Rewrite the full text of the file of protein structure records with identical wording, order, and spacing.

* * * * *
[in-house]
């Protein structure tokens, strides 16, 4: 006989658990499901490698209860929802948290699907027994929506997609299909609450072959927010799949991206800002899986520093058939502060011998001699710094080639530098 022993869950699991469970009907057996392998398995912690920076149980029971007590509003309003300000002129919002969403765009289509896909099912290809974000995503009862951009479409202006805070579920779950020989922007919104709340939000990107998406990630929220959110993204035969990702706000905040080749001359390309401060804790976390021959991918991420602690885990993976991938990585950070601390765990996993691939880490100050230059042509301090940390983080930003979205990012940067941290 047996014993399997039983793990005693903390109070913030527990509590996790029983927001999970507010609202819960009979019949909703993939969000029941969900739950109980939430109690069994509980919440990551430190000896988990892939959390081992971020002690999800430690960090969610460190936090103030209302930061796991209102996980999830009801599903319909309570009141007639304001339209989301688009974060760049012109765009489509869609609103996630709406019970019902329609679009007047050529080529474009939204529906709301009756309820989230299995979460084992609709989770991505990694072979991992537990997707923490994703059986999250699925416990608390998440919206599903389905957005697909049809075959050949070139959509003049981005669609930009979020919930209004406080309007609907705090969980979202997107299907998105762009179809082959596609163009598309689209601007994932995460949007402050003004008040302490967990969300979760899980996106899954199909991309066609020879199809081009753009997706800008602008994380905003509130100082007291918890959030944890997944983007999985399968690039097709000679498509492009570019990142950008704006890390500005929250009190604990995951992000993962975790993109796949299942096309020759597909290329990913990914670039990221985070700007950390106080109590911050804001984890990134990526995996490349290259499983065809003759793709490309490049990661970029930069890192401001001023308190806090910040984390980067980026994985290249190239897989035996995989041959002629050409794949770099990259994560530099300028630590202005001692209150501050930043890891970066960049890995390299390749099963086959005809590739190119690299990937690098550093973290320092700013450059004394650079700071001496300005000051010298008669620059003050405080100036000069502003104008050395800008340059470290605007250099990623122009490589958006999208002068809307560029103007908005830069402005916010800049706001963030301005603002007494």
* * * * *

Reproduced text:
[in-house]
């Protein structure tokens, strides 16, 4: 006989658990499901490698209860929802948290699907027994929506997609299909609450072959927010799949991206800002899986520093058939502060011998001699710094080639530098 022993869950699991469970009907057996392998398995912690920076149980029971007590509003309003300000002129919002969403765009289509896909099912290809974000995503009862951009479409202006805070579920779950020989922007919104709340939000990107998406990630929220959110993204035969990702706000905040080749001359390309401060804790976390021959991918991420602690885990993976991938990585950070601390765990996993691939880490100050230059042509301090940390983080930003979205990012940067941290 047996014993399997039983793990005693903390109070913030527990509590996790029983927001999970507010609202819960009979019949909703993939969000029941969900739950109980939430109690069994509980919440990551430190000896988990892939959390081992971020002690999800430690960090969610460190936090103030209302930061796991209102996980999830009801599903319909309570009141007639304001339209989301688009974060760049012109765009489509869609609103996630709406019970019902329609679009007047050529080529474009939204529906709301009756309820989230299995979460084992609709989770991505990694072979991992537990997707923490994703059986999250699925416990608390998440919206599903389905957005697909049809075959050949070139959509003049981005669609930009979020919930209004406080309007609907705090969980979202997107299907998105762009179809082959596609163009598309689209601007994932995460949007402050003004008040302490967990969300979760899980996106899954199909991309066609020879199809081009753009997706800008602008994380905003509130100082007291918890959030944890997944983007999985399968690039097709000679498509492009570019990142950008704006890390500005929250009190604990995951992000993962975790993109796949299942096309020759597909290329990913990914670039990221985070700007950390106080109590911050804001984890990134990526995996490349290259499983065809003759793709490309490049990661970029930069890192401001001023308190806090910040984390980067980026994985290249190239897989035996995989041959002629050409794949770099990259994560530099300028630590202005001692209150501050930043890891970066960049890995390299390749099963086959005809590739190119690299990937690098550093973290320092700013450059004394650079700071001496300005000051010298008669620059003050405080100036000069502003104008050395800008340059470290605007250099990623122009490589958006999208002068809307560029103007908005830069402005916010800049706001963030301005603002007494």